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Curious, if TrueStrange Tales by Gaskell, Elizabeth Cleghorn, 1810-1865

Curious, if TrueStrange Tales by Gaskell, Elizabeth Cleghorn, 1810-1865

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CURIOUS,
CURIOUS,
1
IF TRUE
STRANGE TALES
Mrs Gaskell
Contents
The Old Nurse's Story
1
The Poor Clare
26
Lois the Witch
88
The Grey Woman
187
Curious, if True
249
THE OLD NURSE'S STORY

You know, my dears, that your mother was an orphan, and an only child; and I daresay you have heard that
your grandfather was a clergyman up in Westmoreland, where I come from. I was just a girl in the village
school, when, one day, your grandmother came in to ask the mistress if there was any scholar there who
would do for a nurse-maid; and mighty proud I was, I can tell ye, when the mistress called me up, and spoke
of me being a good girl at my needle, and a steady, honest girl, and one whose parents were very respectable,
though they might be poor. I thought I should like nothing better than to serve the pretty young lady, who was
blushing as deep as I was, as she spoke of the coming baby, and what I should have to do with it. However, I
see you don't care so much for this part of my story, as for what you think is to come, so I'll tell you at once. I
was engaged and settled at the parsonage before Miss Rosamond (that was the baby, who is now your mother)
was born. To be sure, I had little enough to do with her when she came, for she was never out of her mother's
arms, and slept by her all night long; and proud enough was I sometimes when missis trusted her to me. There
never was such a baby before or since, though you've all of you been fine enough in your turns; but for sweet,
winning ways, you've none of you come up to your mother. She took after her mother, who was a real lady
born; a Miss Furnivall, a grand-daughter of Lord Furnivall's, in Northumberland. I believe she had neither
brother nor sister, and had been brought up in my lord's family till she had married your grandfather, who was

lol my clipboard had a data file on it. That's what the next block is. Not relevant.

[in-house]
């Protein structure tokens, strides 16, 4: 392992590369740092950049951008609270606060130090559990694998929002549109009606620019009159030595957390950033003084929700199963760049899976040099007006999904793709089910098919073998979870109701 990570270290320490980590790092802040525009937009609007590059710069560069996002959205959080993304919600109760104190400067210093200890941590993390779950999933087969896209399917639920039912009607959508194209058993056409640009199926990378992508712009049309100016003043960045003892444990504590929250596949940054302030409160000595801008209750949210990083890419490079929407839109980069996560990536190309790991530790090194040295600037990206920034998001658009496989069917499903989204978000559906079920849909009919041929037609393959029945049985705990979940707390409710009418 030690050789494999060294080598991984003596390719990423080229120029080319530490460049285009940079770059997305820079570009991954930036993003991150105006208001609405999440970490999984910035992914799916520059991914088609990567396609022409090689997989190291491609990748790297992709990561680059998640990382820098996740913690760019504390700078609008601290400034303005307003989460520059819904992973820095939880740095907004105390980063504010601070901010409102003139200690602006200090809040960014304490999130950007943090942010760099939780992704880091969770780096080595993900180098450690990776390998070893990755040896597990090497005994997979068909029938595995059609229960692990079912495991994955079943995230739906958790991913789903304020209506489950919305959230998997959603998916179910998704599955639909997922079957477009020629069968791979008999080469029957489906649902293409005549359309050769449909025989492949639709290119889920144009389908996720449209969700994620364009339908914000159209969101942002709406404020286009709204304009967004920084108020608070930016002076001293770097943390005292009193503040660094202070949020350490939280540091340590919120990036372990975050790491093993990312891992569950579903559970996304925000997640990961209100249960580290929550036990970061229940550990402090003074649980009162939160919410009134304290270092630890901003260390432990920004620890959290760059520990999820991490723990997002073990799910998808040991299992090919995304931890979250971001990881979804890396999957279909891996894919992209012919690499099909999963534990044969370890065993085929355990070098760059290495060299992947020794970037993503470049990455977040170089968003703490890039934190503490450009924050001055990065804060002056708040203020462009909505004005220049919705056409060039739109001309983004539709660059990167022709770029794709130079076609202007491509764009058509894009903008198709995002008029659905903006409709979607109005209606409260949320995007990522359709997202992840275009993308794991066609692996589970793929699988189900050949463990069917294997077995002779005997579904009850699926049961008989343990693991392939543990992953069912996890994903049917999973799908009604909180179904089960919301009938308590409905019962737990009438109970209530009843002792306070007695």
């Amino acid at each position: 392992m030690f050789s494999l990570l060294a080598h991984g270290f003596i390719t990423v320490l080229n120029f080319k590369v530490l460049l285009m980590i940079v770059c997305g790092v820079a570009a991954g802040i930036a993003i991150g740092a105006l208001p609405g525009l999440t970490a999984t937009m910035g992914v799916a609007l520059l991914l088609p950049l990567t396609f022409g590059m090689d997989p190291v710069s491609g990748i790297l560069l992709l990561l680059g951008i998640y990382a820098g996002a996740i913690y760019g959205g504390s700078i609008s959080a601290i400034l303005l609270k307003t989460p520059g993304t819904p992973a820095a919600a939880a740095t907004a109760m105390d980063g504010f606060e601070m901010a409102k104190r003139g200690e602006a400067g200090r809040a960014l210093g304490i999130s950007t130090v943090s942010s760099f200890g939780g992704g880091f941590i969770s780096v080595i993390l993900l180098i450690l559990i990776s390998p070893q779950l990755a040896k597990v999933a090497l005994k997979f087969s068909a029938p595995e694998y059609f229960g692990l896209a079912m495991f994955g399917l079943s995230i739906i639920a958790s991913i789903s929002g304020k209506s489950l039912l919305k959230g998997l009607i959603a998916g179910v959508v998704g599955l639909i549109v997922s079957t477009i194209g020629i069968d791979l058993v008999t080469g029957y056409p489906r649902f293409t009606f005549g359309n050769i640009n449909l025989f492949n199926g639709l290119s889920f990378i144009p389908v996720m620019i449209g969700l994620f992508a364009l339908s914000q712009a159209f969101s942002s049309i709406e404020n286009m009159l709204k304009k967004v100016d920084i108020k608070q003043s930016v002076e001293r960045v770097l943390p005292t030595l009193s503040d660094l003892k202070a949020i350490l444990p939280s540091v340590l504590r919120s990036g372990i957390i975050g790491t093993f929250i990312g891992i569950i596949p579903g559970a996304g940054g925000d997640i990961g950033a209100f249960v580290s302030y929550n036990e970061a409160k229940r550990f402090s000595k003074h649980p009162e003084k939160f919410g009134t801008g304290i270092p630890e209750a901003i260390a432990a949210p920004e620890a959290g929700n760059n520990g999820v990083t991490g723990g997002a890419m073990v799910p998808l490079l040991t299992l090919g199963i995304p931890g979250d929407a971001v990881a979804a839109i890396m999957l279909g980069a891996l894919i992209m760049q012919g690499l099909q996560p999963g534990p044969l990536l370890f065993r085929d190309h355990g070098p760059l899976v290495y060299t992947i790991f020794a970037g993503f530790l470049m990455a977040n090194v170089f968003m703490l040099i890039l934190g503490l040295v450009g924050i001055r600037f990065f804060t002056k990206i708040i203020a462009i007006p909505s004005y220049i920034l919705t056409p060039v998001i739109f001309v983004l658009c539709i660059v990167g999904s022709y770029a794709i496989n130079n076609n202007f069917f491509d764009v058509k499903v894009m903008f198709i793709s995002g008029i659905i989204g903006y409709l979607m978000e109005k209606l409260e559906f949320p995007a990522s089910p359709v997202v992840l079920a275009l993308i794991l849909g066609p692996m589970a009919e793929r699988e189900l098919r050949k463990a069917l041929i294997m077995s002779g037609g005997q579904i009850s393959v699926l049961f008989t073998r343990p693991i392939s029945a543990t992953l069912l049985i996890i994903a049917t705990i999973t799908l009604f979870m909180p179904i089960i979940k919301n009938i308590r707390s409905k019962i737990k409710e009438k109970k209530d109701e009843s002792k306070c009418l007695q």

just a curate, son to a shopkeeper in Carlisle\u2014but a clever, fine gentleman as ever was\ue000and one who was a
right-down hard worker in his parish, which was very wide, and scattered all abroad over the Westmoreland
Fells. When your mother, little Miss Rosamond, was about four or five years old, both her parents died in a
fortnight\ue001one after the other. Ah! that was a sad time. My pretty young mistress and me was looking for
another baby, when my master came home from one of his long rides, wet and tired, and took the fever he
died of; and then she never held up her head again, but just lived to see her dead baby, and have it laid on her
breast, before she sighed away her life. My mistress had asked me, on her death-bed, never to leave Miss
Rosamond; but if she had never spoken a word, I would have gone with the little child to the end of the world.

IF TRUE
2

The next thing, and before we had well stilled our sobs, the executors and guardians came to settle the affairs. They were my poor young mistress's own cousin, Lord Furnivall, and Mr. Esthwaite, my master's brother, a shopkeeper in Manchester; not so well to do then as he was afterwards, and with a large family rising about him. Well! I don't know if it were their settling, or because of a letter my mistress wrote on her death-bed to her cousin, my lord; but somehow it was settled that Miss Rosamond and me were to go to Furnivall Manor House, in Northumberland, and my lord spoke as if it had been her mother's wish that she should live with his family, and as if he had no objections, for that one or two more or less could make no difference in so grand a household. So, though that was not the way in which I should have wished the coming of my bright and pretty pet to have been looked at\ue002who was like a sunbeam in any family, be it never so grand\ue003I was well pleased that all the folks in the Dale should stare and admire, when they heard I was going to be young lady's maid at my Lord Furnivall's at Furnivall Manor.